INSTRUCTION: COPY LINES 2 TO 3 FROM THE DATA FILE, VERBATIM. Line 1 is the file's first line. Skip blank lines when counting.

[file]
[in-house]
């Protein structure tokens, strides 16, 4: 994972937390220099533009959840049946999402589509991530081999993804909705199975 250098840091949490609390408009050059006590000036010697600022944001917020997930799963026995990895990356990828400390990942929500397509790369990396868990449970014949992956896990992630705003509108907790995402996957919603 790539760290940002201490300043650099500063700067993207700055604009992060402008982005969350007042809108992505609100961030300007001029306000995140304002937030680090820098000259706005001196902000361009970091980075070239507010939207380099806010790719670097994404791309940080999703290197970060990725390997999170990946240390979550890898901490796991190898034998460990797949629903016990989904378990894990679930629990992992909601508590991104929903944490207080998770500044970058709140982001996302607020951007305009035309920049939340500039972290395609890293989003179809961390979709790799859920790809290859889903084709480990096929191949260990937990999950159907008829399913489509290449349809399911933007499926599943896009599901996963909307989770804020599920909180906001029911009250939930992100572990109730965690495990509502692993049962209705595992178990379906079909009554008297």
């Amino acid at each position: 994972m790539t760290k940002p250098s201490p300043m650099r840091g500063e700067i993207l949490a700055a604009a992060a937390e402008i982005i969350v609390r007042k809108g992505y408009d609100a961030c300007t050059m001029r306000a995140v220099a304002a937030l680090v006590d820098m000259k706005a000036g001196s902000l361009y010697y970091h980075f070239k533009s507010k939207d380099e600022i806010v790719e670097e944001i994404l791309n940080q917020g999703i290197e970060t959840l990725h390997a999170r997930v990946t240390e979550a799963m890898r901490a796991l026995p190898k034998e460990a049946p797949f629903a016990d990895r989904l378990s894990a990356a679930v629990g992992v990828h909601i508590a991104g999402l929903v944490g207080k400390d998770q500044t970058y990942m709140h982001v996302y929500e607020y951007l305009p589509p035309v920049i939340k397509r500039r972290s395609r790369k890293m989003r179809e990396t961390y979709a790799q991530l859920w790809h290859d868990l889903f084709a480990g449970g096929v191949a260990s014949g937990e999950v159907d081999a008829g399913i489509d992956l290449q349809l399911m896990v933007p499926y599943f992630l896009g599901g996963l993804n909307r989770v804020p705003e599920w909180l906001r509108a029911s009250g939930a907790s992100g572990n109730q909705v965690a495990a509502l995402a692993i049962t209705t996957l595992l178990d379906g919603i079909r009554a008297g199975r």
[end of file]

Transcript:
């Protein structure tokens, strides 16, 4: 994972937390220099533009959840049946999402589509991530081999993804909705199975 250098840091949490609390408009050059006590000036010697600022944001917020997930799963026995990895990356990828400390990942929500397509790369990396868990449970014949992956896990992630705003509108907790995402996957919603 790539760290940002201490300043650099500063700067993207700055604009992060402008982005969350007042809108992505609100961030300007001029306000995140304002937030680090820098000259706005001196902000361009970091980075070239507010939207380099806010790719670097994404791309940080999703290197970060990725390997999170990946240390979550890898901490796991190898034998460990797949629903016990989904378990894990679930629990992992909601508590991104929903944490207080998770500044970058709140982001996302607020951007305009035309920049939340500039972290395609890293989003179809961390979709790799859920790809290859889903084709480990096929191949260990937990999950159907008829399913489509290449349809399911933007499926599943896009599901996963909307989770804020599920909180906001029911009250939930992100572990109730965690495990509502692993049962209705595992178990379906079909009554008297």
């Amino acid at each position: 994972m790539t760290k940002p250098s201490p300043m650099r840091g500063e700067i993207l949490a700055a604009a992060a937390e402008i982005i969350v609390r007042k809108g992505y408009d609100a961030c300007t050059m001029r306000a995140v220099a304002a937030l680090v006590d820098m000259k706005a000036g001196s902000l361009y010697y970091h980075f070239k533009s507010k939207d380099e600022i806010v790719e670097e944001i994404l791309n940080q917020g999703i290197e970060t959840l990725h390997a999170r997930v990946t240390e979550a799963m890898r901490a796991l026995p190898k034998e460990a049946p797949f629903a016990d990895r989904l378990s894990a990356a679930v629990g992992v990828h909601i508590a991104g999402l929903v944490g207080k400390d998770q500044t970058y990942m709140h982001v996302y929500e607020y951007l305009p589509p035309v920049i939340k397509r500039r972290s395609r790369k890293m989003r179809e990396t961390y979709a790799q991530l859920w790809h290859d868990l889903f084709a480990g449970g096929v191949a260990s014949g937990e999950v159907d081999a008829g399913i489509d992956l290449q349809l399911m896990v933007p499926y599943f992630l896009g599901g996963l993804n909307r989770v804020p705003e599920w909180l906001r509108a029911s009250g939930a907790s992100g572990n109730q909705v965690a495990a509502l995402a692993i049962t209705t996957l595992l178990d379906g919603i079909r009554a008297g199975r």